CAIRO/ALEXANDRIA (Reuters) - The European Union said on Thursday it was concerned by a prison sentence handed to a leading woman activist in Egypt for breaching a law that severely restricts the right to protest.
In Alexandria, where a court this week upheld the two-year sentence against Mahienour El Massry, the police used force including teargas to break up a demonstration against her jailing and detained a number of activists, witnesses said.
Massry was convicted over a protest last year outside a court trying two policemen accused of the killing of a man whose death in 2010 helped to ignite the uprising in early 2011 against then-president Hosni Mubarak.
Massry was also fined 50,000 Egyptian pounds ($7,000).
The protest law, passed last November by the military-backed government, has been criticized for effectively banning protests.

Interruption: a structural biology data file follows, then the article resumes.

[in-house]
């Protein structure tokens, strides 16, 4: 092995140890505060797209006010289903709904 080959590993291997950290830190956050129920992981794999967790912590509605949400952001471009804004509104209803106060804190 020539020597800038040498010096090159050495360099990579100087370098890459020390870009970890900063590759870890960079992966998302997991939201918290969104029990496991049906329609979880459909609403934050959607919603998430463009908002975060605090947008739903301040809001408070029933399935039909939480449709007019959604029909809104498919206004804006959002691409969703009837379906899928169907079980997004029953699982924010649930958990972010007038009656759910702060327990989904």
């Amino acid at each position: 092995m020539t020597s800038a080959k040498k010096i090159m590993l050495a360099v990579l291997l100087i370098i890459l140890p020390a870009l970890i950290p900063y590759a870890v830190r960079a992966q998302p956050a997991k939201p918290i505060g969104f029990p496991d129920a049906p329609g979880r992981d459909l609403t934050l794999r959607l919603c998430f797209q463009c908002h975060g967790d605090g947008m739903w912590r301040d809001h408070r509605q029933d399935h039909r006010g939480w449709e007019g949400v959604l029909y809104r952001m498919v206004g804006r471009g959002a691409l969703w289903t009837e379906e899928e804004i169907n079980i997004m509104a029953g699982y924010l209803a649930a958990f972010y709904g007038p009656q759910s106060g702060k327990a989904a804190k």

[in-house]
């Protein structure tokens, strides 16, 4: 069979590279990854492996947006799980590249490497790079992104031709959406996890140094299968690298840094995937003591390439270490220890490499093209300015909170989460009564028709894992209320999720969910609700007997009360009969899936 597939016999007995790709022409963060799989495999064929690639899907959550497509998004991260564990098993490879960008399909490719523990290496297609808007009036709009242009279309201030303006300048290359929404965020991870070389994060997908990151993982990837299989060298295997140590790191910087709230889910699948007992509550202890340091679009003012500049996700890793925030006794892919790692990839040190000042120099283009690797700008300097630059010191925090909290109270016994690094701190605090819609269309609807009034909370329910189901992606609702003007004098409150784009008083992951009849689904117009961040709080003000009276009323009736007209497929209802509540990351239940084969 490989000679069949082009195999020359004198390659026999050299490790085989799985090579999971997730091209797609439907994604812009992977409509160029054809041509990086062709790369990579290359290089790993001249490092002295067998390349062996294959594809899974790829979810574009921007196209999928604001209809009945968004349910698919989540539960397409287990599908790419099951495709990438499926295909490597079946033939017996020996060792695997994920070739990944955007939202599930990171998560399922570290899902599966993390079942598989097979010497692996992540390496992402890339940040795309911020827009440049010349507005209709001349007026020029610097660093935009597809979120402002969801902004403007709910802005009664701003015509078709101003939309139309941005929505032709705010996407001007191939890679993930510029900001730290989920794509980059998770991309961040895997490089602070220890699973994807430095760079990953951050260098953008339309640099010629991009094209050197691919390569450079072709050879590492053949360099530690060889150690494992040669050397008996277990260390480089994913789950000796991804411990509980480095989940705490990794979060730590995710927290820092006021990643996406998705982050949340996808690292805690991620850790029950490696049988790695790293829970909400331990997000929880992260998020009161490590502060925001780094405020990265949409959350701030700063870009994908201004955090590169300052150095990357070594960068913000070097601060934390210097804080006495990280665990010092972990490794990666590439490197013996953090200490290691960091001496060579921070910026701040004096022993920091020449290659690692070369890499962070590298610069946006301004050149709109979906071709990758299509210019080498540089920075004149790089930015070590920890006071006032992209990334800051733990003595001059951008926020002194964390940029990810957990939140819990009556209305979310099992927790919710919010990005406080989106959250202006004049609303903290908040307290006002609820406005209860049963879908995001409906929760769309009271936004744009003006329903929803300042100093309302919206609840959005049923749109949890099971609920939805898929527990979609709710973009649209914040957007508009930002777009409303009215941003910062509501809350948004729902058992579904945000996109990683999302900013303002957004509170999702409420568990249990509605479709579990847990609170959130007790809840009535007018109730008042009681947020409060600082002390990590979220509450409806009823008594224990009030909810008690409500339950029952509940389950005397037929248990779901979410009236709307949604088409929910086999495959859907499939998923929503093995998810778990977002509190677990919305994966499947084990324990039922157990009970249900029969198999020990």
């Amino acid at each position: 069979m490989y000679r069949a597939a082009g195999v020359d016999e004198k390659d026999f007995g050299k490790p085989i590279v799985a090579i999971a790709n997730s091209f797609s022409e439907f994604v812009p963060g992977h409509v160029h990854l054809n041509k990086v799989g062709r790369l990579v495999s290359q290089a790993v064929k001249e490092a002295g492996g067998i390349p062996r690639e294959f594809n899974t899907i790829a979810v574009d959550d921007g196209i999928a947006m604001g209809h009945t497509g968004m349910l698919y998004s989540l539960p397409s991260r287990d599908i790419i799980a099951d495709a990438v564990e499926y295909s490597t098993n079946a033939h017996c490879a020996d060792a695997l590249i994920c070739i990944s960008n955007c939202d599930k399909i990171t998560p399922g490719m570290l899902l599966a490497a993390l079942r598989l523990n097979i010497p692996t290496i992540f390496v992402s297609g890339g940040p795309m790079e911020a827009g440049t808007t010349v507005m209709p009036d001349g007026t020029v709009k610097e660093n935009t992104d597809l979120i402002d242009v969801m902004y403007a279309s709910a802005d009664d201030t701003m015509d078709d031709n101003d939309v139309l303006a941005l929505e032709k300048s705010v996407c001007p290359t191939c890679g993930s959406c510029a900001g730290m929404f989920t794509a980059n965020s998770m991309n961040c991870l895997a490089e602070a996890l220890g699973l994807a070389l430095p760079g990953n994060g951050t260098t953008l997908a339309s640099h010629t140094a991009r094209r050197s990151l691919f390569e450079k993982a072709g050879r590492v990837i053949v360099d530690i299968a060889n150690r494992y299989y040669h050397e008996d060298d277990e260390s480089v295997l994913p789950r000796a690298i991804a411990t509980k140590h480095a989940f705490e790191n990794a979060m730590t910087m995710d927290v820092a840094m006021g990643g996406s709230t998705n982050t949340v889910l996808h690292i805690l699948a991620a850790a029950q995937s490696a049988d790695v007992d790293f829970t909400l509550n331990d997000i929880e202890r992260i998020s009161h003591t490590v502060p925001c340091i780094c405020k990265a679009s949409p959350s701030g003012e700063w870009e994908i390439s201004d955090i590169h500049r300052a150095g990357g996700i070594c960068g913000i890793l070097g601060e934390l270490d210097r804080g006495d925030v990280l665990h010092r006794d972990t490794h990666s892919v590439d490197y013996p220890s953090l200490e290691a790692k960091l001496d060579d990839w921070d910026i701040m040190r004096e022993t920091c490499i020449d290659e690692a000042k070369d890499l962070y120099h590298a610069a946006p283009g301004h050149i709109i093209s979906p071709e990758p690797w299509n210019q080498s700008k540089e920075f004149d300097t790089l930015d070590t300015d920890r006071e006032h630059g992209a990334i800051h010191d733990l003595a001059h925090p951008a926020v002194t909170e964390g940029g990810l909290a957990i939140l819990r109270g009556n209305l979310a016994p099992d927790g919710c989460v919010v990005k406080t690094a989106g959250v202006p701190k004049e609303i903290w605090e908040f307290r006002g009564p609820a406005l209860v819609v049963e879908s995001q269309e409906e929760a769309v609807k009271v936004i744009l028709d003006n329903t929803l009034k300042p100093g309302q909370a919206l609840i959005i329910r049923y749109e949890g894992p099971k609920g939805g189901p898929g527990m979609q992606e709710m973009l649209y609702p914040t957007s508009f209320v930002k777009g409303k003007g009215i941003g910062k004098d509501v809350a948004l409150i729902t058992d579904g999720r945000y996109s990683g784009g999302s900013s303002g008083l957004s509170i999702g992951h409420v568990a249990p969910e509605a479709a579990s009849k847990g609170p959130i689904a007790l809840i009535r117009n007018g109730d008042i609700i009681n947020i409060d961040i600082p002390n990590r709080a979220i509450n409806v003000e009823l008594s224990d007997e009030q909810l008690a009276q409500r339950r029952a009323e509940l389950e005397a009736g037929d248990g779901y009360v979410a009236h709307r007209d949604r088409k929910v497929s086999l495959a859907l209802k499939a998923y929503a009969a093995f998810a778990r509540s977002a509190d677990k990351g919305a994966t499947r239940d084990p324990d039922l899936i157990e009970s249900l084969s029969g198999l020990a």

“The EU is concerned about the sentencing of Ms. Mahienour El Massry for peacefully demonstrating against a protest law that has drawn ample criticism, including from the U.N., for not being in line with international standards,” the EU delegation to Egypt said in an emailed note.
“We wish a solution will soon be found leading to her release and that of other activists sentenced or on trial on similar grounds,” it added.
The military-backed authorities have mounted a fierce crackdown since the army toppled the Muslim Brotherhood’s Mohamed Mursi from the presidency last July, following mass protests against his rule.
Thousands of Islamists have been arrested, along with secular dissidents including leading members of the pro-democracy movement that helped to ignite the 2011 uprising.
Witnesses said the police in Alexandria had also raided offices of the Egyptian Center for Social and Economic Rights, outside which the activists were holding the protest in solidarity with Massry. The police used tear gas, security sources said.
Mohamed Hafez, a 31-year-old lawyer who attended the meeting, said police had opened fire with birdshot and that he had been detained but later released. Others were still being held. “We don’t have the final count,” he said.
Additional reporting by Abdel Rahman Youssef in Alexandria; Writing by Tom Perry; Editing by Michael Georgy and Kevin Liffey